Tennessee launches crisis response teams for people with intellectual & developmental disabilities

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(Photo via DIDD)

KNOXVILLE, Tenn. (WATE) — The Tennessee Department of Intellectual and Developmental Disabilities has launched five teams statewide to expand support for people with intellectual and developmental disabilities who have complex behavioral or mental health needs.

The Tennessee START Assessment and Stabilization Teams will be based in Memphis, Jackson, Chattanooga, Nashville and Knoxville, and cover multiple counties in each region.

The teams will provide the following services:

  • 24/7 onsite or remote crisis response and consultation
  • On-going cross-systems crisis stabilization planning to include prevention and intervention for eligible individuals
  • Clinical consultation, education, and training
  • Establishing and maintaining formalized community partnerships and systems linkages
  • Comprehensive assessment and evaluation of support needs, existing services, and available resources.
  • Assessment and facilitation of therapeutic resource center admissions
  • Systemic analysis, consultation and support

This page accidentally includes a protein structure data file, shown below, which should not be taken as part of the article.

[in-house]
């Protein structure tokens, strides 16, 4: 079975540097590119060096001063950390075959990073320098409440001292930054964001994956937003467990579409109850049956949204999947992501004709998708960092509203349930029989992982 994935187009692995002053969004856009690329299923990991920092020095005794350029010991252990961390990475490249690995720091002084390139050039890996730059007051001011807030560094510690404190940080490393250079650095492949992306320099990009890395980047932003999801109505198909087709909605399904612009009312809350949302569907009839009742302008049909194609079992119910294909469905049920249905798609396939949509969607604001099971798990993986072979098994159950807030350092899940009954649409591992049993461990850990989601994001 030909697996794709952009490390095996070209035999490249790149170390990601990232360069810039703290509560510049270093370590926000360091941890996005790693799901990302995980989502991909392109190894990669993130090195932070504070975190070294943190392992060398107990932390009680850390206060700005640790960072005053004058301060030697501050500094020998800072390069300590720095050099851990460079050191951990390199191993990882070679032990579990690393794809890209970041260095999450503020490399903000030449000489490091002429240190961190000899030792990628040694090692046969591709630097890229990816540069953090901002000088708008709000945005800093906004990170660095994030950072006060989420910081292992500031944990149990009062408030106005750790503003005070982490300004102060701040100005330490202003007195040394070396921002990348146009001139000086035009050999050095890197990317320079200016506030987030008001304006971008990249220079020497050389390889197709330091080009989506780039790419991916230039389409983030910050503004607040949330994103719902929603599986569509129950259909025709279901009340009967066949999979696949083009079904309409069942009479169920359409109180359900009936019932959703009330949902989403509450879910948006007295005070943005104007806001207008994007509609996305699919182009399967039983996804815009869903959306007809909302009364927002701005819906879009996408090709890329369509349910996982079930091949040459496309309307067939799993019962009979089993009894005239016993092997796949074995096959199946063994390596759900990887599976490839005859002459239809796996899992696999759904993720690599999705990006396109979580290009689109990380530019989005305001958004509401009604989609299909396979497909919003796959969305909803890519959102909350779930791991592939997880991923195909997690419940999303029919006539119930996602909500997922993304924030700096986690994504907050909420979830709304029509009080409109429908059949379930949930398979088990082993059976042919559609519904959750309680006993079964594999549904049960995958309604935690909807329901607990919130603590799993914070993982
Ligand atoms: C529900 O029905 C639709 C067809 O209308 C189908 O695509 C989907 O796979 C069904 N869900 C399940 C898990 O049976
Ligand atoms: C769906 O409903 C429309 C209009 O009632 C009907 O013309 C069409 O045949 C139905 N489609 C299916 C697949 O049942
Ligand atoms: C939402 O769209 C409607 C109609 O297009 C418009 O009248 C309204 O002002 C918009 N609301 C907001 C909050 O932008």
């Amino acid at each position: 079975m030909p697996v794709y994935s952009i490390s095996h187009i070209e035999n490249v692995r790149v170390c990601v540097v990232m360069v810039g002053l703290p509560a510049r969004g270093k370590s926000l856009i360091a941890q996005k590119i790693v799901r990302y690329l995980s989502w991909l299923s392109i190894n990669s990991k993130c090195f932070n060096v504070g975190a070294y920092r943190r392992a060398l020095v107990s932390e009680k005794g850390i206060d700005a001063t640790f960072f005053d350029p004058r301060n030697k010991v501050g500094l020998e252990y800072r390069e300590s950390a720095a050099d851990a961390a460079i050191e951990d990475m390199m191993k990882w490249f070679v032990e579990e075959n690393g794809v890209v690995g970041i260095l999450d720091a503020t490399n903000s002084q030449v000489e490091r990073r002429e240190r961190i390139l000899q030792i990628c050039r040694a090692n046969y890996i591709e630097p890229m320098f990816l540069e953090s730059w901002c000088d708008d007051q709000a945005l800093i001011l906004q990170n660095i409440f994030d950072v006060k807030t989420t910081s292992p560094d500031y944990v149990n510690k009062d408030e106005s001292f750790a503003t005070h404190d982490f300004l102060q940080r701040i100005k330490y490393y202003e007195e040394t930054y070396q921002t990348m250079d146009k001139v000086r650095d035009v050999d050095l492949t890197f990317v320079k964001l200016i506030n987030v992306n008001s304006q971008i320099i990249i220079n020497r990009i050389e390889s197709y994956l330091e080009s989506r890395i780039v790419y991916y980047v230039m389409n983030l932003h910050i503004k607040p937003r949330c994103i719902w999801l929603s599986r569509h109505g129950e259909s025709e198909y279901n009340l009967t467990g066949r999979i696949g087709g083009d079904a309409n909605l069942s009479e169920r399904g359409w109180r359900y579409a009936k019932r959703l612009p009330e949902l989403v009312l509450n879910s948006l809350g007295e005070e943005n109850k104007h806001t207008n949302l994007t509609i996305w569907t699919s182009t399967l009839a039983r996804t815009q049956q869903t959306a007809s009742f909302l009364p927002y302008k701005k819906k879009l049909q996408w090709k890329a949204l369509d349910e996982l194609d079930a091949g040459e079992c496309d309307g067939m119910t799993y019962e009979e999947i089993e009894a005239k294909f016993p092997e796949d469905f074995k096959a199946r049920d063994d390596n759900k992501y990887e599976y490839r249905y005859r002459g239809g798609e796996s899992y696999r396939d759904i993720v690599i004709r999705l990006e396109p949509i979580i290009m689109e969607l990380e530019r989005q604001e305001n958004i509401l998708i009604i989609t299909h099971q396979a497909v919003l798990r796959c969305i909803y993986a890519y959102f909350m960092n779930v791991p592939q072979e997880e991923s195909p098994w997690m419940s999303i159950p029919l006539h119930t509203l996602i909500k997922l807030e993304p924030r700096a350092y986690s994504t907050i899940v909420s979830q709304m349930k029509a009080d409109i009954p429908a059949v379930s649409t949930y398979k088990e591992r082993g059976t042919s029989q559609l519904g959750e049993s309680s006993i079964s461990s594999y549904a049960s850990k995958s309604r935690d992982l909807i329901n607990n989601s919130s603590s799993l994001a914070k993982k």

Referrals can be made on the TN START AST website. Once a referral is received, staff will work with eligible individuals and their service/support team to conduct an assessment of the needs of the person. That assessment will be used to develop a crisis prevention and intervention plan. The team will also provide training and support for the individual and their system of care.

“Too often, people with intellectual and developmental disabilities who experience a mental health crisis are sent to an emergency room, which is not equipped to meet their needs,” DIDD Commissioner Brad Turner said. “The assessment and stabilization teams will not only be able to provide onsite crisis response by people who have expertise in supporting people with intellectual and developmental disabilities but can proactively work with people and community providers to prevent behavioral crises from happening in the first place.”

“These teams fill a significant void in Tennessee for people with intellectual and developmental disabilities,” Turner said. “By being proactive and engaging people, providers and community members in training and planning, we can avoid unnecessary institutionalization and support people to live and contribute to their communities.”

At this time, this service is available to people that are enrolled in the 1915(c) waivers and Employment and Community First CHOICES program. In the future, DIDD plans to make this service available to all persons with intellectual and developmental disabilities age 6 and up.

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